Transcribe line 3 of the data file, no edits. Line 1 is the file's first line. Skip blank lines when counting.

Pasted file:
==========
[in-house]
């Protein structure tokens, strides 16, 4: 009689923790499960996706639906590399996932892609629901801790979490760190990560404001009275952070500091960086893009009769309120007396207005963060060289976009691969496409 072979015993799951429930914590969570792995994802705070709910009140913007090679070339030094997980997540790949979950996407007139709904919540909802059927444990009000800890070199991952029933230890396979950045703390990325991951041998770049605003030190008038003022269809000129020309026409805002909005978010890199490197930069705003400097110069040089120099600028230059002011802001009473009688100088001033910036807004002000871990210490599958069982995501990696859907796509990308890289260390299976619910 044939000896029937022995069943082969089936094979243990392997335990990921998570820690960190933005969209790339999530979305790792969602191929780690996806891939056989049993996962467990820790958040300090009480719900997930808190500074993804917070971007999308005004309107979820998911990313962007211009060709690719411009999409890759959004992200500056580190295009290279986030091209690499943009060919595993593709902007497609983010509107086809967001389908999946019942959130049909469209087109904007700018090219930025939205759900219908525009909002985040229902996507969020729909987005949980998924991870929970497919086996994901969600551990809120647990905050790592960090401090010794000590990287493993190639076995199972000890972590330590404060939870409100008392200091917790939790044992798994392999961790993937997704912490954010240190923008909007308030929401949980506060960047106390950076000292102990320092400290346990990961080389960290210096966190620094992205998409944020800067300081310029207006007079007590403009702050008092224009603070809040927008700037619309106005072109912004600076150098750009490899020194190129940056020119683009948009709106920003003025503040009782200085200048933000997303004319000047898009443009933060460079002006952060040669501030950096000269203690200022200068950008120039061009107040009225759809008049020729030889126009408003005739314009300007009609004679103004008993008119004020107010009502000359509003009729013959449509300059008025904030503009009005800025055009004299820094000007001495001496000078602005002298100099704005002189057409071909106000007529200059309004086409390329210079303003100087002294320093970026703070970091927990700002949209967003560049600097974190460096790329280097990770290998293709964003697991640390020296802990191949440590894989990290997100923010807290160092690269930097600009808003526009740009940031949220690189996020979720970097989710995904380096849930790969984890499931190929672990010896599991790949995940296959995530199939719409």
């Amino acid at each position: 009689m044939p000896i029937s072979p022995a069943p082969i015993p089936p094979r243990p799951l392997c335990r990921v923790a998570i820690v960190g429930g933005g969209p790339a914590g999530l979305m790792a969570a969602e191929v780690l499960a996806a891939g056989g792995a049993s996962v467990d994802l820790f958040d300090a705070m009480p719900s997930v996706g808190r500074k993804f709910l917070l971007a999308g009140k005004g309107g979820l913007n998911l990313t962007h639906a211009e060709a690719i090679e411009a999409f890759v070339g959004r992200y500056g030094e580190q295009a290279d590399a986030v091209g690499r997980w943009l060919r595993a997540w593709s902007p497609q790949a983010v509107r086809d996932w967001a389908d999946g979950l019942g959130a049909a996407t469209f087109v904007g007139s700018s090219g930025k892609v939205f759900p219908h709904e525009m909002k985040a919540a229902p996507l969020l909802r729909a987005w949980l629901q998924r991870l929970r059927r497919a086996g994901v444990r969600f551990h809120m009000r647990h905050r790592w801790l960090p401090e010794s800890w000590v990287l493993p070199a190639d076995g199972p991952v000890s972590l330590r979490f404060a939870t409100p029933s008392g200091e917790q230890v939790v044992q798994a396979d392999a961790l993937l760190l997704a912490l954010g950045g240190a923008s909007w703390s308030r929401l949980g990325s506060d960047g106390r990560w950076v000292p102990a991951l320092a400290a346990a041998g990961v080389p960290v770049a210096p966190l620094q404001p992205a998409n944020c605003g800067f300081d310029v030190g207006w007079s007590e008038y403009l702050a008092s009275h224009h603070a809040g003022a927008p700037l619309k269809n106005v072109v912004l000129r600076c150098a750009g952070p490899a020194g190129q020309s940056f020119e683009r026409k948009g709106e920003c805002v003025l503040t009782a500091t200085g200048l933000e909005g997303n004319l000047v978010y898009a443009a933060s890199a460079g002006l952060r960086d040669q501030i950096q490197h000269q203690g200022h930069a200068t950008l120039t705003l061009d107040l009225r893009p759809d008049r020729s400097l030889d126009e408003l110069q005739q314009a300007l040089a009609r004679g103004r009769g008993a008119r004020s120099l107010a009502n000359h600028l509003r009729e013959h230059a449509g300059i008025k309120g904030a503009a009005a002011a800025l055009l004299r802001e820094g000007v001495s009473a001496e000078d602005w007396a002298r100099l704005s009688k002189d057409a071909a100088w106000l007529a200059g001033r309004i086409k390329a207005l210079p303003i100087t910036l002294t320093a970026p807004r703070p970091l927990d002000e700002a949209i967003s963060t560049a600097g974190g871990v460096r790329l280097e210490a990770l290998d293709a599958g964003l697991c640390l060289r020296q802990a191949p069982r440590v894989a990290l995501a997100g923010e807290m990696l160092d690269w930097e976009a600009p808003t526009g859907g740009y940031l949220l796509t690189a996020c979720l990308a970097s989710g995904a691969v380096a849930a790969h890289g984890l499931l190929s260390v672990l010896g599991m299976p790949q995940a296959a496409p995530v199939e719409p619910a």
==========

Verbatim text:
């Amino acid at each position: 009689m044939p000896i029937s072979p022995a069943p082969i015993p089936p094979r243990p799951l392997c335990r990921v923790a998570i820690v960190g429930g933005g969209p790339a914590g999530l979305m790792a969570a969602e191929v780690l499960a996806a891939g056989g792995a049993s996962v467990d994802l820790f958040d300090a705070m009480p719900s997930v996706g808190r500074k993804f709910l917070l971007a999308g009140k005004g309107g979820l913007n998911l990313t962007h639906a211009e060709a690719i090679e411009a999409f890759v070339g959004r992200y500056g030094e580190q295009a290279d590399a986030v091209g690499r997980w943009l060919r595993a997540w593709s902007p497609q790949a983010v509107r086809d996932w967001a389908d999946g979950l019942g959130a049909a996407t469209f087109v904007g007139s700018s090219g930025k892609v939205f759900p219908h709904e525009m909002k985040a919540a229902p996507l969020l909802r729909a987005w949980l629901q998924r991870l929970r059927r497919a086996g994901v444990r969600f551990h809120m009000r647990h905050r790592w801790l960090p401090e010794s800890w000590v990287l493993p070199a190639d076995g199972p991952v000890s972590l330590r979490f404060a939870t409100p029933s008392g200091e917790q230890v939790v044992q798994a396979d392999a961790l993937l760190l997704a912490l954010g950045g240190a923008s909007w703390s308030r929401l949980g990325s506060d960047g106390r990560w950076v000292p102990a991951l320092a400290a346990a041998g990961v080389p960290v770049a210096p966190l620094q404001p992205a998409n944020c605003g800067f300081d310029v030190g207006w007079s007590e008038y403009l702050a008092s009275h224009h603070a809040g003022a927008p700037l619309k269809n106005v072109v912004l000129r600076c150098a750009g952070p490899a020194g190129q020309s940056f020119e683009r026409k948009g709106e920003c805002v003025l503040t009782a500091t200085g200048l933000e909005g997303n004319l000047v978010y898009a443009a933060s890199a460079g002006l952060r960086d040669q501030i950096q490197h000269q203690g200022h930069a200068t950008l120039t705003l061009d107040l009225r893009p759809d008049r020729s400097l030889d126009e408003l110069q005739q314009a300007l040089a009609r004679g103004r009769g008993a008119r004020s120099l107010a009502n000359h600028l509003r009729e013959h230059a449509g300059i008025k309120g904030a503009a009005a002011a800025l055009l004299r802001e820094g000007v001495s009473a001496e000078d602005w007396a002298r100099l704005s009688k002189d057409a071909a100088w106000l007529a200059g001033r309004i086409k390329a207005l210079p303003i100087t910036l002294t320093a970026p807004r703070p970091l927990d002000e700002a949209i967003s963060t560049a600097g974190g871990v460096r790329l280097e210490a990770l290998d293709a599958g964003l697991c640390l060289r020296q802990a191949p069982r440590v894989a990290l995501a997100g923010e807290m990696l160092d690269w930097e976009a600009p808003t526009g859907g740009y940031l949220l796509t690189a996020c979720l990308a970097s989710g995904a691969v380096a849930a790969h890289g984890l499931l190929s260390v672990l010896g599991m299976p790949q995940a296959a496409p995530v199939e719409p619910a």